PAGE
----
When the weather heats up, how do cats sweat and cool their bodies? Find out what it means if your cat is sweating
Unlike us humans, cats aren’t very sweaty creatures. Domestic cats are descended from the African wildcat, which lives in the hot climate of the African savannah, and our pet cats have retained their ancestor’s tolerance for warm weather. As a result, cats are also usually very good at keeping themselves cool, finding shaded areas to snooze in when it gets too hot.
How do cats sweat?
Cats do have sweat glands but they have fewer than us humans and tend to sweat less. Their sweat glands are located in the hairless areas of their body, such as their paws, so you may notice them leave behind sweaty pawprints when the weather is hot or if they’re particularly stressed, such as at the vets.
Why is my cat’s fur sweaty?
Cats don’t sweat through their fur, so if their fur is damp, there is probably another cause. It could be damp with their saliva from licking their fur while grooming, or perhaps they’ve been trying to drink from the tap and splashed themselves. If their fur is very wet after grooming, they could be producing too much saliva as a result of dental disease, so get them checked by your vet to find out if this is the cause.
Do hairless Sphynx cats sweat?
Sphynx cats have abnormal hair follicles which means they don’t grow fur, but this doesn’t affect their sweat glands which are located within the skin, so they sweat the same as any other cat. The skin of Sphynx cats can feel oily to the touch due to different glands, called sebaceous glands, which all cats have and secrete an oily substance, called sebum, to keep their fur coat healthy. In furry cats the oil is absorbed and hidden by their fur, but in Sphynx cats it stays on their skin and means they need to be bathed on a regular basis to prevent a build-up of oil.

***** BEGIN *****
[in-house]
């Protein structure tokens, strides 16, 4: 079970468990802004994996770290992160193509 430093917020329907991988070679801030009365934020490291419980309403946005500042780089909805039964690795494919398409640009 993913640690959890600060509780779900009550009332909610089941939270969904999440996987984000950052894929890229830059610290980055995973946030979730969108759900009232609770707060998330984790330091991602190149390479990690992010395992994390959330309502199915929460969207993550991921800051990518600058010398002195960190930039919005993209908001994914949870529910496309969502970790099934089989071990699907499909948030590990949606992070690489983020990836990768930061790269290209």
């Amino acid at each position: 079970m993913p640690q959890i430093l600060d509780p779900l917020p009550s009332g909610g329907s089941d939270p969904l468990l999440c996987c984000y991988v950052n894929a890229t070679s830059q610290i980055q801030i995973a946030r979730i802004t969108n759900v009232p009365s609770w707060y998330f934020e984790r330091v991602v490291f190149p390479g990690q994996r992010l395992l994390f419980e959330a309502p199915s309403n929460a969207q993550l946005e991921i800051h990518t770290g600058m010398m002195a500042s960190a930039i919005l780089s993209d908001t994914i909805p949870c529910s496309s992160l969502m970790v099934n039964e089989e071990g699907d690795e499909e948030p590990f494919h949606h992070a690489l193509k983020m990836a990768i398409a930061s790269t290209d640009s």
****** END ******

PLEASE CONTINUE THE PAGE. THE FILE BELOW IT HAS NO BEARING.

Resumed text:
What should I do if my cat is sweating?
If your cat has slightly sweaty paw pads, it’s a sign that they’re feeling hot. Make sure they have access to somewhere cool and shaded, and that they have plenty of fresh water to drink. If they are sweating a lot, this is quite unusual for cats and so it is best to contact your vet and get them checked over.
How do cats cool their bodies?
As well as sweating through their paws, cats also keep themselves cool by grooming. Not only does this help to remove any excess heat-trapping fur, but when the saliva they leave on their fur evaporates it helps to cool them down too. Cats are also very good at keeping themselves cool in general. They do most of their physical activity, such as hunting, playing and exploring, during the cooler parts of the day at dawn and dusk, and then when it warms up they’ll seek out shade and cool surfaces and keep physical activity to a minimum, preferring an afternoon nap.
How can I tell if my cat is overheating or has heatstroke?
It’s very unusual for cats to overheat as they are usually good at keeping themselves cool. Cats most at risk of overheating are flat-faced (brachycephalic) breeds as they can have breathing difficulties, and those made to overexercise or become very stressed in hot temperatures. During the hottest parts of the day, avoid travelling with your cat or playing with them, and make sure they are not confined somewhere where the temperature is very high.
Signs your cat is too hot
Unlike for dogs, panting is not a normal reaction to heat for cats and so is a sign that they are far too hot. If you notice any of these signs, take your cat to the vet right away and try to keep them as cool as possible on the journey – ensure the cat carrier is well ventilated and keep the temperature inside the car cool.